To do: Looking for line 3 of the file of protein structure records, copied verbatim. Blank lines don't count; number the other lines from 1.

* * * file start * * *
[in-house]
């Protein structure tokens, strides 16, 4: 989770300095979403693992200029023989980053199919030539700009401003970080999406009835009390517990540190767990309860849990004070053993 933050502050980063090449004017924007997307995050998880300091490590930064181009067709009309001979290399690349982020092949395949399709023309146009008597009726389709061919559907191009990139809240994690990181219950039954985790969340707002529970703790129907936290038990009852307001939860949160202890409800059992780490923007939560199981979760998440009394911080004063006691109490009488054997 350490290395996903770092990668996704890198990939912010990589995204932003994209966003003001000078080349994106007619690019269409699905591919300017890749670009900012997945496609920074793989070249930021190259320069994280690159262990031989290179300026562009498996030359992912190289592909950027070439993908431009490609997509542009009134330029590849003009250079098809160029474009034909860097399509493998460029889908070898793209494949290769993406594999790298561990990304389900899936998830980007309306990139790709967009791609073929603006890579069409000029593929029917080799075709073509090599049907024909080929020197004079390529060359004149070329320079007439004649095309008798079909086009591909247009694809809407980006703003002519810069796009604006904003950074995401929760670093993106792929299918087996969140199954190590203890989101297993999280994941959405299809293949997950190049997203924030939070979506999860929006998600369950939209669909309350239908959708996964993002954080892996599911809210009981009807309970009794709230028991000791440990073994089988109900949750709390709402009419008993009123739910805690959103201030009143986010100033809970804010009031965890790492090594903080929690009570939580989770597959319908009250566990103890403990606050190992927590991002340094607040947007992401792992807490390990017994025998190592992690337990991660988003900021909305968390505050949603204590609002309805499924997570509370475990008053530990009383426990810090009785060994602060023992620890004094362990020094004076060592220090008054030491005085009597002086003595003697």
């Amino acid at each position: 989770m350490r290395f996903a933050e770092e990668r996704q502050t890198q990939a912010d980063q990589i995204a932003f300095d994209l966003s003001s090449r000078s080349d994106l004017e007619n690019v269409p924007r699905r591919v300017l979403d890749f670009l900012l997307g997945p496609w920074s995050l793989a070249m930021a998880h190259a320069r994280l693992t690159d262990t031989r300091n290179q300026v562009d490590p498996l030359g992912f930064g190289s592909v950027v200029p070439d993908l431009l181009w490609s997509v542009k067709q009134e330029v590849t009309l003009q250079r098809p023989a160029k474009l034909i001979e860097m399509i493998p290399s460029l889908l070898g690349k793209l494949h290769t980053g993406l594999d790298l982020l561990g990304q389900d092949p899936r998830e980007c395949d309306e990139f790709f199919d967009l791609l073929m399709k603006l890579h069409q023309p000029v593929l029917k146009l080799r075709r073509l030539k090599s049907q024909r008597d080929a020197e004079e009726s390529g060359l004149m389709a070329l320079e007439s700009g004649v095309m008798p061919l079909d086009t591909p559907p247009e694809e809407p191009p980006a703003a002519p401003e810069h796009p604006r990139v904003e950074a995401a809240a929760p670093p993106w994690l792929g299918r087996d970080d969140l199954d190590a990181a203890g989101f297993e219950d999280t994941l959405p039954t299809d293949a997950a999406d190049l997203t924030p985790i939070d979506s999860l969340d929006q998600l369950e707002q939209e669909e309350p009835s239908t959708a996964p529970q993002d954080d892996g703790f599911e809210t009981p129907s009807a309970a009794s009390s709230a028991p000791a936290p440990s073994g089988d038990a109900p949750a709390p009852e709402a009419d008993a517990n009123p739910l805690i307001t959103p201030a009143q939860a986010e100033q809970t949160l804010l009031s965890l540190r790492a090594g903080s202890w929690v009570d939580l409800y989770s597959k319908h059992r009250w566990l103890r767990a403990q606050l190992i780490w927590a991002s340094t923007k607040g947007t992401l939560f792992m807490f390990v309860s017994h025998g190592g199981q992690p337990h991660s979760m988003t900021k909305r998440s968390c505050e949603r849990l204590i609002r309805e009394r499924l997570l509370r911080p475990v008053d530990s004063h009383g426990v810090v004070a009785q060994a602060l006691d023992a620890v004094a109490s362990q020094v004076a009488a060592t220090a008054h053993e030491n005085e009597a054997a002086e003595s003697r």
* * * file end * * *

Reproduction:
């Amino acid at each position: 989770m350490r290395f996903a933050e770092e990668r996704q502050t890198q990939a912010d980063q990589i995204a932003f300095d994209l966003s003001s090449r000078s080349d994106l004017e007619n690019v269409p924007r699905r591919v300017l979403d890749f670009l900012l997307g997945p496609w920074s995050l793989a070249m930021a998880h190259a320069r994280l693992t690159d262990t031989r300091n290179q300026v562009d490590p498996l030359g992912f930064g190289s592909v950027v200029p070439d993908l431009l181009w490609s997509v542009k067709q009134e330029v590849t009309l003009q250079r098809p023989a160029k474009l034909i001979e860097m399509i493998p290399s460029l889908l070898g690349k793209l494949h290769t980053g993406l594999d790298l982020l561990g990304q389900d092949p899936r998830e980007c395949d309306e990139f790709f199919d967009l791609l073929m399709k603006l890579h069409q023309p000029v593929l029917k146009l080799r075709r073509l030539k090599s049907q024909r008597d080929a020197e004079e009726s390529g060359l004149m389709a070329l320079e007439s700009g004649v095309m008798p061919l079909d086009t591909p559907p247009e694809e809407p191009p980006a703003a002519p401003e810069h796009p604006r990139v904003e950074a995401a809240a929760p670093p993106w994690l792929g299918r087996d970080d969140l199954d190590a990181a203890g989101f297993e219950d999280t994941l959405p039954t299809d293949a997950a999406d190049l997203t924030p985790i939070d979506s999860l969340d929006q998600l369950e707002q939209e669909e309350p009835s239908t959708a996964p529970q993002d954080d892996g703790f599911e809210t009981p129907s009807a309970a009794s009390s709230a028991p000791a936290p440990s073994g089988d038990a109900p949750a709390p009852e709402a009419d008993a517990n009123p739910l805690i307001t959103p201030a009143q939860a986010e100033q809970t949160l804010l009031s965890l540190r790492a090594g903080s202890w929690v009570d939580l409800y989770s597959k319908h059992r009250w566990l103890r767990a403990q606050l190992i780490w927590a991002s340094t923007k607040g947007t992401l939560f792992m807490f390990v309860s017994h025998g190592g199981q992690p337990h991660s979760m988003t900021k909305r998440s968390c505050e949603r849990l204590i609002r309805e009394r499924l997570l509370r911080p475990v008053d530990s004063h009383g426990v810090v004070a009785q060994a602060l006691d023992a620890v004094a109490s362990q020094v004076a009488a060592t220090a008054h053993e030491n005085e009597a054997a002086e003595s003697r």